The Huffington Post has an article on a planned Chinese solar plant that would be the world's largest (lots of those around) - this one is a 2GW thin film solar plant using technology from First Solar - Chinese solar plant expected to be the biggest.
First Solar Inc. said Tuesday it has received initial approval from the Chinese government to build what may become the largest solar field in the world.
First Solar, which makes more solar cells than any other company, said it struck a tentative 10-year deal to build in China's vast desert north of the Great Wall. The project would eventually blanket 25 square miles of Inner Mongolia – slightly larger than the size of Manhattan – with a sea of black, light-absorbing glass.
The solar field would dwarf anything in operation in the U.S. or Europe. At 2 gigawatts, or 2 billion watts, the solar plant could pump as much energy onto China's grid as two coal-fired plants, enough to light up three million homes. Like most solar plants, however, it wouldn't produce electricity at night.
"The potential is enormous" for projects like this in China, CEO Mike Ahearn told The Associated Press before the announcement. "The Chinese government is further along in its thinking about solar than we've imagined."
Ahearn said it would be nearly impossible to install a solar field of this size in the United States. There's plenty of land, but there's not enough near transmission lines, Ahearn said.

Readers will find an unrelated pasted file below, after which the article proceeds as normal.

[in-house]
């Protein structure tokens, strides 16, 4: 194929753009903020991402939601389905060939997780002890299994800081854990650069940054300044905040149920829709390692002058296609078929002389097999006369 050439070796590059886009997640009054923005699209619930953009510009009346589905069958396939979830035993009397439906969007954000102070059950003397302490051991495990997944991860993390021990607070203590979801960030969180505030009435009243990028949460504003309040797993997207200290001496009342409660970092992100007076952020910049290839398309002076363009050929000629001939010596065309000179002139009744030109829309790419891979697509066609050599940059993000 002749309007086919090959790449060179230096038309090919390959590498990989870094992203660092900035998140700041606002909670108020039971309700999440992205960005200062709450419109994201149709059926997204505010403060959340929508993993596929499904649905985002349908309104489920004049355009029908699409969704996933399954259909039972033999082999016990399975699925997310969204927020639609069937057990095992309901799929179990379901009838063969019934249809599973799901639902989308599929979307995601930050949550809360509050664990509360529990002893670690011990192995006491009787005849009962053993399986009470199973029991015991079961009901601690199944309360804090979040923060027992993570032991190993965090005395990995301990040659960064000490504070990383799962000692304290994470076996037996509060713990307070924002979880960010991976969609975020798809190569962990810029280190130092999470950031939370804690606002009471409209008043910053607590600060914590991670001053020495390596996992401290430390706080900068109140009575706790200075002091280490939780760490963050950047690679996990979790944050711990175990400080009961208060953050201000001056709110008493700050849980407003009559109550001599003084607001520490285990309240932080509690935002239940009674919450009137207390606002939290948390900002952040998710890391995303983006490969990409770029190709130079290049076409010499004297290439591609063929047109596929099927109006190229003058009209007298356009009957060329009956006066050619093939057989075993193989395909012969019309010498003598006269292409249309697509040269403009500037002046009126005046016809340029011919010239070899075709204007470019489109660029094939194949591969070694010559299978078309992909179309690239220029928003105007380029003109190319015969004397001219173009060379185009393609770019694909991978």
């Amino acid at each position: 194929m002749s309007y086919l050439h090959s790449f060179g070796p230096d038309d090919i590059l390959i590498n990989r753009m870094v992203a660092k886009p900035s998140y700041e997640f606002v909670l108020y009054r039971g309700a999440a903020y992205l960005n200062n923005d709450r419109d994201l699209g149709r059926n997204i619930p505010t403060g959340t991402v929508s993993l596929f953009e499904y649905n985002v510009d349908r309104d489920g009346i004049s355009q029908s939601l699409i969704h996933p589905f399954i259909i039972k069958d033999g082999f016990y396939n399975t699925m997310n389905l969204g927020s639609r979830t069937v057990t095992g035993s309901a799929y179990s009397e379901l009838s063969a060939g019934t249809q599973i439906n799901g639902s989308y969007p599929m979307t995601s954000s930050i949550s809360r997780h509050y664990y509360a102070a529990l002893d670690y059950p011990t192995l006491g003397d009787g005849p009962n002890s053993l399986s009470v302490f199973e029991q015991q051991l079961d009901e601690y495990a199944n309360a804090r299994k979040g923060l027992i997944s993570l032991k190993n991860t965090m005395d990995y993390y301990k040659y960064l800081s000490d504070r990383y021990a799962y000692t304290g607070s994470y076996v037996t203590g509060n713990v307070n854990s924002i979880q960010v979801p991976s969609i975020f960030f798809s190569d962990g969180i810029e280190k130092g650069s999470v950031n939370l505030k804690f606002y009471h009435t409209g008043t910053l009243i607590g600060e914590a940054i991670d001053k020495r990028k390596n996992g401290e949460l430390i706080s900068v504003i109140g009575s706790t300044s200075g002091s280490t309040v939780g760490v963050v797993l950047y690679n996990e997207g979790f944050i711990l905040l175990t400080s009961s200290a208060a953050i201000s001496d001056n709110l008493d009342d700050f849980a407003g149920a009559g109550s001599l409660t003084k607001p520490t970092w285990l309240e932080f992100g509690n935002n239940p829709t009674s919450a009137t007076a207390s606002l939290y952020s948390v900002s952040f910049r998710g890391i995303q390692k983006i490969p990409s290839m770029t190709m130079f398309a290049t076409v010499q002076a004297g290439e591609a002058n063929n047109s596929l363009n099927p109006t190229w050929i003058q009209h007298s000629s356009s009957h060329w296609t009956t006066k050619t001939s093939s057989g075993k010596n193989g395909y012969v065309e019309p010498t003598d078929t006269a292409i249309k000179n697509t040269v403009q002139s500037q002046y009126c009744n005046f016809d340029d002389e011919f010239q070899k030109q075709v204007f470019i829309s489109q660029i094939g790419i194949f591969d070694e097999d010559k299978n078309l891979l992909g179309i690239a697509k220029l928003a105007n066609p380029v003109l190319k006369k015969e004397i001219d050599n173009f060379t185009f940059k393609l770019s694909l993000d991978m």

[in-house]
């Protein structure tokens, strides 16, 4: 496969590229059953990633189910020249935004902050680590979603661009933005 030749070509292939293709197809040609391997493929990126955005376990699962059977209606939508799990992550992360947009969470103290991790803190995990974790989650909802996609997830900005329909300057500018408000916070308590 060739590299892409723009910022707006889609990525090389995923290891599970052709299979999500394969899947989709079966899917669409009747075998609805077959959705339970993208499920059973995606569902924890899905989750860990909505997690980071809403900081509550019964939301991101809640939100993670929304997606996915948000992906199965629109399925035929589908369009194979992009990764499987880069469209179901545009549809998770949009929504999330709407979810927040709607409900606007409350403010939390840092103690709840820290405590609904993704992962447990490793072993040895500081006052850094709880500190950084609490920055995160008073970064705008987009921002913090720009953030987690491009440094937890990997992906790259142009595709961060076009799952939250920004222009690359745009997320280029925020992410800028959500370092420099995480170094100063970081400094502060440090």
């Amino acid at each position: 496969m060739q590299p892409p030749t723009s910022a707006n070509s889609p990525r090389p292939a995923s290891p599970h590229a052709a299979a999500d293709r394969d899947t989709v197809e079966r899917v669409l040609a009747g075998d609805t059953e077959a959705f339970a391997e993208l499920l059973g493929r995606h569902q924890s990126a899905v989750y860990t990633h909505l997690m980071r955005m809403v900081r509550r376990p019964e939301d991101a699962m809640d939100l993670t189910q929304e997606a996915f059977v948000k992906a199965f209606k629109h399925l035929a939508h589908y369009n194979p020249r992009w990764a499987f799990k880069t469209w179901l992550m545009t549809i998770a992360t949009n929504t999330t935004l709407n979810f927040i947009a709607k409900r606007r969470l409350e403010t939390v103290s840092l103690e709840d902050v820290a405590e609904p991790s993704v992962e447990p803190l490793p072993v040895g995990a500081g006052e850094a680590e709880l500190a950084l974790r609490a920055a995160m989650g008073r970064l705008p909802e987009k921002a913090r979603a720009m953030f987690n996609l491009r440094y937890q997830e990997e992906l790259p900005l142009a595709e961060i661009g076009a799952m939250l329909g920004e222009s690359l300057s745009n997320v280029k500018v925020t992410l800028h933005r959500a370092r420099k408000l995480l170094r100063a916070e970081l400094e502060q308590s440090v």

And efforts to build new power lines are regularly stymied by competing interests from government agencies, environmental groups and disgruntled residents. ...
Ahearn said First Solar spent the past few months searching for partners in China, culminating with its 2-gigawatt deal in Inner Mongolia. Like the U.S., China has taken aggressive steps to move away from fossil fuels. It located the First Solar plant in Ordos, a gritty industrial city of 1.4 million people that is the main production base for China's largest coal company.
The project hasn't been given an exact location yet, but the agreement said it will be located within a massive development zone that is expected to eventually offer nearly 12 gigawatts of renewable energy from wind, solar, biomass and hydroelectric power. First Solar will provide most of the solar, with the first 30 megawatts installed by June 1, 2010. The company will expand the plant over the next decade, installing about 27 million thin-film panels by 2019.